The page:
We live our lives in the valleys between two mountaintops--the Mount of Transfiguration and  Mount Zion. We live our lives in the seeming silence of Gethsemane, in the vale of one-way conversations. But even this valley is a mountain, for the Gethsemane is on the Mount of Olives. And while it seems silent, it is neither voiceless nor wordless. For we have the prophetic word more fully confirmed. We have not only the Law and the Prophets, Moses and Elijah, but we also have their fulfillment. For we have Jesus, crucified but arisen. We are not alone. We are not abandoned. Jesus is with us. He will never forsake us. He never leaves us. He speaks to us in His Word. He takes away our sin. He removes the curse of death, and silences the accusation of Satan. He touches us in His Sacraments, in His risen and living Body and Blood. And He says: Arise. Come Blessed of My Father. Receive the inheritance prepared for you  from the foundation of the world. And so we listen to Him. Not our will but Your will be done, O Lord. And it is.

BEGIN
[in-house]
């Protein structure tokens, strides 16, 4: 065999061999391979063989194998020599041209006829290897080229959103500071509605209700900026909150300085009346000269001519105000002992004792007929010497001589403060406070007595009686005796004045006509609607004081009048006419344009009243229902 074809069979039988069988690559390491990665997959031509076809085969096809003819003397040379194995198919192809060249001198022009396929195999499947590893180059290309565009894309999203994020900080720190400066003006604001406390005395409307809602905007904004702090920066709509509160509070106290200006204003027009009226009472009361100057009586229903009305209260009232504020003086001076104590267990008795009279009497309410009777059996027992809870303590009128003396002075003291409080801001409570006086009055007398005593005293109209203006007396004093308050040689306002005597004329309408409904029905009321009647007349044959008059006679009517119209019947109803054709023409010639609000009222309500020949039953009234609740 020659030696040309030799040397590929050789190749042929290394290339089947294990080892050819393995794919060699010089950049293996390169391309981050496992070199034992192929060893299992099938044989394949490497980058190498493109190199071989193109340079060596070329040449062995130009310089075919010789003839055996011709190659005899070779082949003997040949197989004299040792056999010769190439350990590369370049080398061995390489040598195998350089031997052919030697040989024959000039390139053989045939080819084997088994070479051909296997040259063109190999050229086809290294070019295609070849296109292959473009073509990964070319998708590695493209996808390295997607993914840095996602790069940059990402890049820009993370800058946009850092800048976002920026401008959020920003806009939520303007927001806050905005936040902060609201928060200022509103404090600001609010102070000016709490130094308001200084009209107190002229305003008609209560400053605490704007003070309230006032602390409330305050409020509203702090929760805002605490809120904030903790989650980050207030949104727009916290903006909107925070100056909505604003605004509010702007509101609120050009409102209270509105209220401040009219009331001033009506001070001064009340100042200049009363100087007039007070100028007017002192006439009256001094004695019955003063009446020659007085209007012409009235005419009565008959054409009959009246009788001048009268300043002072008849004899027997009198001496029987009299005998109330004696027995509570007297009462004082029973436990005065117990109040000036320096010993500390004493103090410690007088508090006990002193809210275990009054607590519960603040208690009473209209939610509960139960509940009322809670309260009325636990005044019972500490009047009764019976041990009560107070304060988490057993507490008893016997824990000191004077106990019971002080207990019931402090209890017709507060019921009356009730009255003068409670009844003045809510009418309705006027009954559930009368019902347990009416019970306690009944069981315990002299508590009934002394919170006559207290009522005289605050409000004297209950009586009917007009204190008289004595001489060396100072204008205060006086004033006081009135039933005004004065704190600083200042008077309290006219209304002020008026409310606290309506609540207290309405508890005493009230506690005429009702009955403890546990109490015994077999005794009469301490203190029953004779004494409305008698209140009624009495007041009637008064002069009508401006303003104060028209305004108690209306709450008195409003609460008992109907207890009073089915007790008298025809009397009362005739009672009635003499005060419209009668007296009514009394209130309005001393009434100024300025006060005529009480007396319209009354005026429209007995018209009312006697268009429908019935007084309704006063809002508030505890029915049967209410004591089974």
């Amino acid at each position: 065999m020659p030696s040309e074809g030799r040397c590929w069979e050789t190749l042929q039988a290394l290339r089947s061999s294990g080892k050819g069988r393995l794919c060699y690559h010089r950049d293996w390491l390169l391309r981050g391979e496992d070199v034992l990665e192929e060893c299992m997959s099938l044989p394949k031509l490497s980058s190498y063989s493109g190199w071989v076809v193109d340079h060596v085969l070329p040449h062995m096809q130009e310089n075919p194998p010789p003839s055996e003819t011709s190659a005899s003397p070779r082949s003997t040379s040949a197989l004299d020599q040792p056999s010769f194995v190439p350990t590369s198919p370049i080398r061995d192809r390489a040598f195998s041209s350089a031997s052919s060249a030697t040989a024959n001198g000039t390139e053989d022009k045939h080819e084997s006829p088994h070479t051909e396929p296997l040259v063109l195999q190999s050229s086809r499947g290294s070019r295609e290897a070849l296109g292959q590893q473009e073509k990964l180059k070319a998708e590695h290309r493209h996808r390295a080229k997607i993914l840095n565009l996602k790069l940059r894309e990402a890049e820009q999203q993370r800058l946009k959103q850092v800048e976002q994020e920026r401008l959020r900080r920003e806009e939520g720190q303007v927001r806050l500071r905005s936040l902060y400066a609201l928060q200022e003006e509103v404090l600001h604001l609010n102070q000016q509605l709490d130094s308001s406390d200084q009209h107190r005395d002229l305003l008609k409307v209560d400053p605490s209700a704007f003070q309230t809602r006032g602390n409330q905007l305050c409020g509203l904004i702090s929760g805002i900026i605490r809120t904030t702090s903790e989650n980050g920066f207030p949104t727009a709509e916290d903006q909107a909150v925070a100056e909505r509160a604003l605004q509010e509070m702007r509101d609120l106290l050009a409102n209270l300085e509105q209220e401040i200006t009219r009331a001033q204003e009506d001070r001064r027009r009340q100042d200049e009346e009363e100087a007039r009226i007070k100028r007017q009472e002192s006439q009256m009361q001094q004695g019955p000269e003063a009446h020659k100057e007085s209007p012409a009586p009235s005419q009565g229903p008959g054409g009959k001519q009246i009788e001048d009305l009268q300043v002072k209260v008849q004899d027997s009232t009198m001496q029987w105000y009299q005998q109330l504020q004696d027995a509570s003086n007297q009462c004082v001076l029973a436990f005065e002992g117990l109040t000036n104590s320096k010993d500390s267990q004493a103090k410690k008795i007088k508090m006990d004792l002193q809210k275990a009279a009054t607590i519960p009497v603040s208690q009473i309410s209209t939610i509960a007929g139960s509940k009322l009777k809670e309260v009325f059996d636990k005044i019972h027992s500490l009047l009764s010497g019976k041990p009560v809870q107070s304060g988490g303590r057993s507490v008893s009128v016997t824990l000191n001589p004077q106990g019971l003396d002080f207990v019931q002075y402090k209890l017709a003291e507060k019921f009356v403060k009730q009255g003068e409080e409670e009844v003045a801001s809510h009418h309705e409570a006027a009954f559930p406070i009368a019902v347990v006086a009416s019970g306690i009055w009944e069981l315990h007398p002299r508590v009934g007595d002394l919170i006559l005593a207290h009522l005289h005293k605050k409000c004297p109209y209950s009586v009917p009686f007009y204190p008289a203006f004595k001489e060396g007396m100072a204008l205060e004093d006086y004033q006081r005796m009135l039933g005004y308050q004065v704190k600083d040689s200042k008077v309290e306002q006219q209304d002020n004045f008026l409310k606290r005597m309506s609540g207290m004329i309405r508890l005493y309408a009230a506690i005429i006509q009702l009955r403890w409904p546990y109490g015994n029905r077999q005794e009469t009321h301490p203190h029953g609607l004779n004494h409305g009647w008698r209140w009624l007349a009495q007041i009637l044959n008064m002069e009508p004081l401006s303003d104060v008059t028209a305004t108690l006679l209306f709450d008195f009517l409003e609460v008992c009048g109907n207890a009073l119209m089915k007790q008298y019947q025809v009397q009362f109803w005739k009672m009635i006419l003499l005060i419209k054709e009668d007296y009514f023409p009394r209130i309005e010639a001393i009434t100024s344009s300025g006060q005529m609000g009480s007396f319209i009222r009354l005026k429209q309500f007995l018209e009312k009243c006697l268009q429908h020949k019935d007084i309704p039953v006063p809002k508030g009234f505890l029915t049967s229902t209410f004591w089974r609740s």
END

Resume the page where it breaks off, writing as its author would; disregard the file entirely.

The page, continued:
Monday, January 7, 2013

On Flags in the Sanctuary


By Larry Beane

The question recently came up in my congregation about the lack of a U.S. flag in the sanctuary of the church.  I did not remove it; my predecessor actually did it years ago, before I was called to my current congregation.

And I support his decision to do so.

Of course, this was not a popular decision at the time.  But pastors are not called to be popular.  And for people who simply want what they want, and who stop up their ears to any explanation, they will simply choose to be angry.  They may even pass along veiled (or not so veiled) accusations of evil motives.  And yet even though I did not always agree with my predecessor in liturgical matters, I know he had no evil intention in making this decision - a decision that had the unanimous concurrence of the Board of Elders.